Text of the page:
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10 million pilgrims expected at Compostela during holy year

January 05, 2010

Amid the reading of a papal message, the chimes of a thousand bells, and fireworks, a holy year has begun in Compostela, one of Europe’s great centers of pilgrimage. Ten million pilgrims are expected to travel to the northwestern Spanish city to venerate the relics of St. James the Greater during the holy year, which is held whenever his feast day (July 25) falls on a Sunday.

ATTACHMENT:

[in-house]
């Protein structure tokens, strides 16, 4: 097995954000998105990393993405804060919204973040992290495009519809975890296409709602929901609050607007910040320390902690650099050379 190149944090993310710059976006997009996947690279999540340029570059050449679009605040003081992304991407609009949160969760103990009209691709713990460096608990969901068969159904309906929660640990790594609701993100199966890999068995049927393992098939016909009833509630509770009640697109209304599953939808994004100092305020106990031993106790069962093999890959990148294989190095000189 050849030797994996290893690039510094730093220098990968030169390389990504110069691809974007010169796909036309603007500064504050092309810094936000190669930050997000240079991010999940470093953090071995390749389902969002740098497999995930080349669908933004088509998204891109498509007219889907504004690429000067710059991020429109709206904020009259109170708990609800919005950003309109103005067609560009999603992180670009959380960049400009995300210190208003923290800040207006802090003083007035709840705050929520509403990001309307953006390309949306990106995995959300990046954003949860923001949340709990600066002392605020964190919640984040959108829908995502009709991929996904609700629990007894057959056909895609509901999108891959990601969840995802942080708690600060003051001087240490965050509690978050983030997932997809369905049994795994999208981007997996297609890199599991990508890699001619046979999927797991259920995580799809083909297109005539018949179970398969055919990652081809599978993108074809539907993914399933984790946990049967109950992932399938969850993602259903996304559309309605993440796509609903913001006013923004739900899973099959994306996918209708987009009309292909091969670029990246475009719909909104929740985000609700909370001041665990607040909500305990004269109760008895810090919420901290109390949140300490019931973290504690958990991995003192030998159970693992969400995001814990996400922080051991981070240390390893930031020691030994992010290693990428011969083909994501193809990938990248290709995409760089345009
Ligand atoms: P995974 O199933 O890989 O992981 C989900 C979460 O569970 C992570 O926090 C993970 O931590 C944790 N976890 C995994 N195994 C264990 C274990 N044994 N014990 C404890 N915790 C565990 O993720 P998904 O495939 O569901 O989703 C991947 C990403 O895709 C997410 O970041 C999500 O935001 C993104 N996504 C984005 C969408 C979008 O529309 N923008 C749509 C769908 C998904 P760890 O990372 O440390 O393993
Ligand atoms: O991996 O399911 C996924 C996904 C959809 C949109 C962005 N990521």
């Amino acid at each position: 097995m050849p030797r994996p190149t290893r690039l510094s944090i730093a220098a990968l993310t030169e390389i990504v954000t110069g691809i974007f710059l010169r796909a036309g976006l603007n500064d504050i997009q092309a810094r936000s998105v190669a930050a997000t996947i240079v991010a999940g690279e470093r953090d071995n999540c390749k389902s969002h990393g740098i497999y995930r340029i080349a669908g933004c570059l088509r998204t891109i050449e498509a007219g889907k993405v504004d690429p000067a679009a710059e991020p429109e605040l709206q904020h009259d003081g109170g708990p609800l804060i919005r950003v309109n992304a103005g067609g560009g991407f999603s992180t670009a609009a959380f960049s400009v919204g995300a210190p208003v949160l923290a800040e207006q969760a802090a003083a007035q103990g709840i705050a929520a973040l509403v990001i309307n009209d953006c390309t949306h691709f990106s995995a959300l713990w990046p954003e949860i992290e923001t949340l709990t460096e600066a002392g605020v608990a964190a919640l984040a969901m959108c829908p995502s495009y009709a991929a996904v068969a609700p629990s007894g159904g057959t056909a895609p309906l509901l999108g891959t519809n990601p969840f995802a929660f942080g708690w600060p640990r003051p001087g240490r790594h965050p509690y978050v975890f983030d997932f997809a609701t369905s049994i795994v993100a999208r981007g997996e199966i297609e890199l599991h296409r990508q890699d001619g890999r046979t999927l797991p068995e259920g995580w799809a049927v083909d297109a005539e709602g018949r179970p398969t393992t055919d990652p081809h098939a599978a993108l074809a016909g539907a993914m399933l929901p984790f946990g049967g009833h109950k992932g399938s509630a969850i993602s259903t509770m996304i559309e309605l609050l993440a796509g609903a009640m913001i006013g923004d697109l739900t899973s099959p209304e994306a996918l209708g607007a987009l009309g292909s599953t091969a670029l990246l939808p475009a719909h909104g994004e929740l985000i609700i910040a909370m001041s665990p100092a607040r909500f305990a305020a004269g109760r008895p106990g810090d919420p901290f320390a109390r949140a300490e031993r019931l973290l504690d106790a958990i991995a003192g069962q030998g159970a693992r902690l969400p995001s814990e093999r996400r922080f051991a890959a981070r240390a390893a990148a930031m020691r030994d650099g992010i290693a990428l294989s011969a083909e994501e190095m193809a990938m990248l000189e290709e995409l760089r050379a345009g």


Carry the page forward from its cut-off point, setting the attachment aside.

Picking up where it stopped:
“During this Holy Year, in keeping with the current Year for Priests, a decisive role falls to the clergy, whose spirit of welcome and commitment to the faithful and to pilgrims has to be particularly generous,” Pope Benedict wrote in his message for the occasion. Priests, he writes, should be particularly devoted to “the administration of the Sacraments of Penance and the Eucharist, because the most sought after, valuable and characteristic element of the holy year is forgiveness and the encounter with the living Christ.” “The Middles Ages were the golden age of pilgrimage,” the Congregation for Divine Worship and the Discipline of the Sacraments noted in a 2001 document. “Apart from their strictly religious function, they played an extraordinary part in the development of Western Christianity, the amalgamation of various nations, and to the interchange of ideas and values from every European civilization ... The shrine of Santiago de Compostela from the ninth to the sixteenth centuries was frequented by countless pilgrims. They came on foot from various countries and reflect an idea of pilgrimage that is at once religious, social, and charitable.”


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